Epidemiology and Etiology

Call for Speakers: Webinars on the World Drug Report 2020

The VNGOC together with the UNODC Civil Society Team will be holding a series of webinars to present and discuss the World Drug Report 2020, which was launched on 26th June. We are looking for civil society speakers wishing to present at these webinars, on how they use the data compiled in the World Drug Report each year and how these data impact their work. The series will include one webinar in each of the

CND Special Event


The 63rd CND will hold a Special Virtual Event commemorating the United Nations International Day against Drug Abuse and Illicit Trafficking including the Launch of the World Drug Report 2020 and followed by a discussion on the impact of COVID-19 on the world drug situation.

Friday, 26 June 2020, 2:00 p.m. CEST (Vienna)

Trends and characteristics in MDMA deaths in Australia 2000-2018


The seminar will provide information on deaths related to MDMA in Australia during a period when MDMA markets have undergone substantial changes, with increasing manufacture of high purity MDMA.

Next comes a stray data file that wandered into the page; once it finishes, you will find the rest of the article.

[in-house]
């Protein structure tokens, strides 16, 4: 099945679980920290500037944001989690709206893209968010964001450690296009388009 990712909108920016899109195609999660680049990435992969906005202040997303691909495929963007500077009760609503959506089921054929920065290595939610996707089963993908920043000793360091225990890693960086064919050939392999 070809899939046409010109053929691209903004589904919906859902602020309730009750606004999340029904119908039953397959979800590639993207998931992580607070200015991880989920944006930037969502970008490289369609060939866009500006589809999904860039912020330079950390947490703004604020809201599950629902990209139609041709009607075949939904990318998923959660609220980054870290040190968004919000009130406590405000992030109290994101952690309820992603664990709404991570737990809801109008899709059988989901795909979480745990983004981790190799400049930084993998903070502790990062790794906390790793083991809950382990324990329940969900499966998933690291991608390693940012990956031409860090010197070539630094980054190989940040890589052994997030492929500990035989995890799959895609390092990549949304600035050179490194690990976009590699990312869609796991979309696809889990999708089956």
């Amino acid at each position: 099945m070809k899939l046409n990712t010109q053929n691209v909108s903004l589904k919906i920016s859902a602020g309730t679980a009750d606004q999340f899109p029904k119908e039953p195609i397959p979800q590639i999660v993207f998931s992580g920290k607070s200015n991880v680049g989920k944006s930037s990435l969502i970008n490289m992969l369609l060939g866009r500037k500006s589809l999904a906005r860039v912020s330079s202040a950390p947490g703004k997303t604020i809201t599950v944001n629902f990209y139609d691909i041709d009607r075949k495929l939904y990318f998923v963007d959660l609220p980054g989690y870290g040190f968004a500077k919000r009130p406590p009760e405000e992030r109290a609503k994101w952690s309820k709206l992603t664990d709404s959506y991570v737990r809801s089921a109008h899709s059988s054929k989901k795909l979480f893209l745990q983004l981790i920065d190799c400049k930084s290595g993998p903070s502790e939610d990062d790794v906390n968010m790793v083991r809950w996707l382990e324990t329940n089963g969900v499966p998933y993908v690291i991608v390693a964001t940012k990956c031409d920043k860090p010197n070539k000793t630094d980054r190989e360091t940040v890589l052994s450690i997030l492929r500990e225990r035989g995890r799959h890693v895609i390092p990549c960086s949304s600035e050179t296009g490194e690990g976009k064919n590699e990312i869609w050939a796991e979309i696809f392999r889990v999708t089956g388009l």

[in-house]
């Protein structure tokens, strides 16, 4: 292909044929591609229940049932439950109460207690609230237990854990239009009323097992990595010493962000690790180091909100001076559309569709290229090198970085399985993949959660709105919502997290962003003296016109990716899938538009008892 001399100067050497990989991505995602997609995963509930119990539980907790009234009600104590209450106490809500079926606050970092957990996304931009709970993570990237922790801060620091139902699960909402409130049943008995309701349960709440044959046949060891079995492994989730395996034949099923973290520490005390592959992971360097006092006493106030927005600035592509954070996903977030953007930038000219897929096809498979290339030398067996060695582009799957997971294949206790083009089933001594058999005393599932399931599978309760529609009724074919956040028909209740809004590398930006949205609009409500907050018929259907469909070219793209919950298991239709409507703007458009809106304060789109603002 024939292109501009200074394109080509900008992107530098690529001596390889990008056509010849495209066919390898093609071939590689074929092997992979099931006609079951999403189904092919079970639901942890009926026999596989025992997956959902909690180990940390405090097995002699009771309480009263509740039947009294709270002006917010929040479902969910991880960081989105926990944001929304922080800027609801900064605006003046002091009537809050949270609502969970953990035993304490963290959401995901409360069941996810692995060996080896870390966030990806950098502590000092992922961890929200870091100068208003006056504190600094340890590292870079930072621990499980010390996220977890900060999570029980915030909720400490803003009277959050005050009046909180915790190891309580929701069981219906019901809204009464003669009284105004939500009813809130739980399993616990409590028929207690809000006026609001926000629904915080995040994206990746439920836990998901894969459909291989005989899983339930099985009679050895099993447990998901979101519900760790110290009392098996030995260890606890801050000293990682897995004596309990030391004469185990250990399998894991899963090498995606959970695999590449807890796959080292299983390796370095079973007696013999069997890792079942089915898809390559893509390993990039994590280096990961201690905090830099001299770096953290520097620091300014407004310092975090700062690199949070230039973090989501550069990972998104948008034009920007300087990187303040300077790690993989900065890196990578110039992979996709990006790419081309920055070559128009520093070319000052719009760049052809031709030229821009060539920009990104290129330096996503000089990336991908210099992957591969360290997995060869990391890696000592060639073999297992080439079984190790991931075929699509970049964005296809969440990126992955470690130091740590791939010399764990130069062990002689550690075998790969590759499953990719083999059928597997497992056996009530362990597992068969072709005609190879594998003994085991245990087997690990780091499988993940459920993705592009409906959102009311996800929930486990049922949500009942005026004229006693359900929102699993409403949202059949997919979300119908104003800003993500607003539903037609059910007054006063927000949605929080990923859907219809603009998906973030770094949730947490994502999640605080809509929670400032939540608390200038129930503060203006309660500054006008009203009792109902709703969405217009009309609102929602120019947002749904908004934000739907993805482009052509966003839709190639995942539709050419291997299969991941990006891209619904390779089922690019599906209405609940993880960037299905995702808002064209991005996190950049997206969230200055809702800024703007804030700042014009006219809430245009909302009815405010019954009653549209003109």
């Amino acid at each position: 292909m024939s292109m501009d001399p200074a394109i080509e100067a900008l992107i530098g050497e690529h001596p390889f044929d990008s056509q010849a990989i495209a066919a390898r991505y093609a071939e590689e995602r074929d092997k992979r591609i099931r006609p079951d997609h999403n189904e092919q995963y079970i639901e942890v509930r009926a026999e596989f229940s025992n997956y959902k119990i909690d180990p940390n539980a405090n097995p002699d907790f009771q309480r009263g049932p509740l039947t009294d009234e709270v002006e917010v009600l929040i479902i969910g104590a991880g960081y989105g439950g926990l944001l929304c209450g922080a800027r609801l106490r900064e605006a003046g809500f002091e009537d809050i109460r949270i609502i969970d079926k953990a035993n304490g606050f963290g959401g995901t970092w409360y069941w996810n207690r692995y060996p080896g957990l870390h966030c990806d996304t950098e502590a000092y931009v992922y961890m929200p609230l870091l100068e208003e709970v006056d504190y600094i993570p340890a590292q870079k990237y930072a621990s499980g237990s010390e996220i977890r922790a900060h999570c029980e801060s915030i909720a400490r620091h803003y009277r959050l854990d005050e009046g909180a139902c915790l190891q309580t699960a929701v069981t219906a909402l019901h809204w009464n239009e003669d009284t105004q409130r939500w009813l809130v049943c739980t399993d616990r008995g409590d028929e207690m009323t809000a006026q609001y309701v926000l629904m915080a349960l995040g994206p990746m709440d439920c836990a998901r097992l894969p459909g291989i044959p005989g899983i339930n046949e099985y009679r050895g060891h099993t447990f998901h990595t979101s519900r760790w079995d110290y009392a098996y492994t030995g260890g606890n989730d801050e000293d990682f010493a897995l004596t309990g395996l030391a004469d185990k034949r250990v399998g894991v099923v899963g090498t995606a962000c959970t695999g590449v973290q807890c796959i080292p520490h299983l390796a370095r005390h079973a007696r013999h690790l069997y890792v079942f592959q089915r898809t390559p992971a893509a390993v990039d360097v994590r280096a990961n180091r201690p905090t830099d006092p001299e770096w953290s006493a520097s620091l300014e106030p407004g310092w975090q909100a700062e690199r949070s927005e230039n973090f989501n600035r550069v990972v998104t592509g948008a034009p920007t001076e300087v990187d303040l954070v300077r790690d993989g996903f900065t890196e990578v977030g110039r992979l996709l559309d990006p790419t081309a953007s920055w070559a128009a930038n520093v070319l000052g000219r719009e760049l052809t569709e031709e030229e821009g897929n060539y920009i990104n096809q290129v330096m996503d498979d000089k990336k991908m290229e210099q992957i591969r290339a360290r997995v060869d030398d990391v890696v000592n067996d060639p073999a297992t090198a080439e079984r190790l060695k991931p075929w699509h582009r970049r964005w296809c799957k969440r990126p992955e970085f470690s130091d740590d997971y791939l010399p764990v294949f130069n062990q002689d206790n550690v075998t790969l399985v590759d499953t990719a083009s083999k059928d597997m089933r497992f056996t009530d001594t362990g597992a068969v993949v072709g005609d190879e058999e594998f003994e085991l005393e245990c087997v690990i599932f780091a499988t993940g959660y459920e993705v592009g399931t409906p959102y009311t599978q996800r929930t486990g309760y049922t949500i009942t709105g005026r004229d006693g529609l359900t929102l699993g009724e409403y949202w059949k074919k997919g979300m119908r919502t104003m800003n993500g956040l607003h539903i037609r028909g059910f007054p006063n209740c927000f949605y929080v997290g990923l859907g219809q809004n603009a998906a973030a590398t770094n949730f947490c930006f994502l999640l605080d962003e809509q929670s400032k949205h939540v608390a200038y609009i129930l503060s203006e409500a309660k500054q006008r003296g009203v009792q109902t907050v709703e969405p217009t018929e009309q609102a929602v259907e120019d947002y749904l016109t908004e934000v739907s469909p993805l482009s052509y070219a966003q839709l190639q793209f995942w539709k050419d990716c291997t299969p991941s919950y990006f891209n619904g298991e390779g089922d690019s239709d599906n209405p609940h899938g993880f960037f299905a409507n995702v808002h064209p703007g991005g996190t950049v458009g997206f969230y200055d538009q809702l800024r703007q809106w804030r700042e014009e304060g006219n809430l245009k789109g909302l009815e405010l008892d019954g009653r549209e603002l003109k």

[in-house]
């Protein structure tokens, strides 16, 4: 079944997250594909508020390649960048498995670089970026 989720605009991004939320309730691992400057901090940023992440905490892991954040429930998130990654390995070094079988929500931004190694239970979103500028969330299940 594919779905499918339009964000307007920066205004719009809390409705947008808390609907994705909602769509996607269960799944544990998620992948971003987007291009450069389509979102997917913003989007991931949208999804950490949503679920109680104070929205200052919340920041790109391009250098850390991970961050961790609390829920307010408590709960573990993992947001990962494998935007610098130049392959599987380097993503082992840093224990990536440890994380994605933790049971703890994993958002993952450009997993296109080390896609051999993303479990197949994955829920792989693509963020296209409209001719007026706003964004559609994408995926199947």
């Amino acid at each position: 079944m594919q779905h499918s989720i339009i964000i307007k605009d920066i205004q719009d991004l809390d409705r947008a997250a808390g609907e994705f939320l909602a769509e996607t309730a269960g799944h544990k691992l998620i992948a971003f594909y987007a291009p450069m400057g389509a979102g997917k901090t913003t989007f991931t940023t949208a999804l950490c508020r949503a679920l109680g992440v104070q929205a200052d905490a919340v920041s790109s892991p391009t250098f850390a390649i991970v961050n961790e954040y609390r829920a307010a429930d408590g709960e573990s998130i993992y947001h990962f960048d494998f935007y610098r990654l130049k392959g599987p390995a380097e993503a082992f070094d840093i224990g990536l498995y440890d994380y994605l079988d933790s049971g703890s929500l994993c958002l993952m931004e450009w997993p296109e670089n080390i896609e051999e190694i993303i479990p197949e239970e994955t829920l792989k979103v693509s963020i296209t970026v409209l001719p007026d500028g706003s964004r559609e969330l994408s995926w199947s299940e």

Among the 392 deaths identified, the individuals’ characteristics and the circumstances of death will be described.

Parental Supply of Alcohol Cohort: A 10-year follow-up


Event description

Parents are the major supplier of alcohol to adolescents. The Australian Parental Supply of Alcohol Longitudinal Study (APSALS) was established at the National Drug and Alcohol Research Centre, UNSW, to explore whether this practice leads to more moderated drinking, or to greater alcohol consumption amongst adolescents. 

The Role of Alcohol use and Drinking Patterns in Socioeconomic Inequalities in Mortality

Probst, C., Kilian, C., Sanchez, S., Lange, S., & Rehm, J. (2020). The role of alcohol use and drinking patterns in socioeconomic inequalities in mortality: a systematic review. The Lancet Public Health, 5(6), e324-e332.

Socioeconomic status (SES) can be thought of as a measure of an individual's or family's social position relative to others that measures factors such as education, income, type of occupation and place of residence.

Research indicates that individuals with lower socioeconomic status (SES) are more likely to experience alcohol-related harm compared to individuals from higher SES.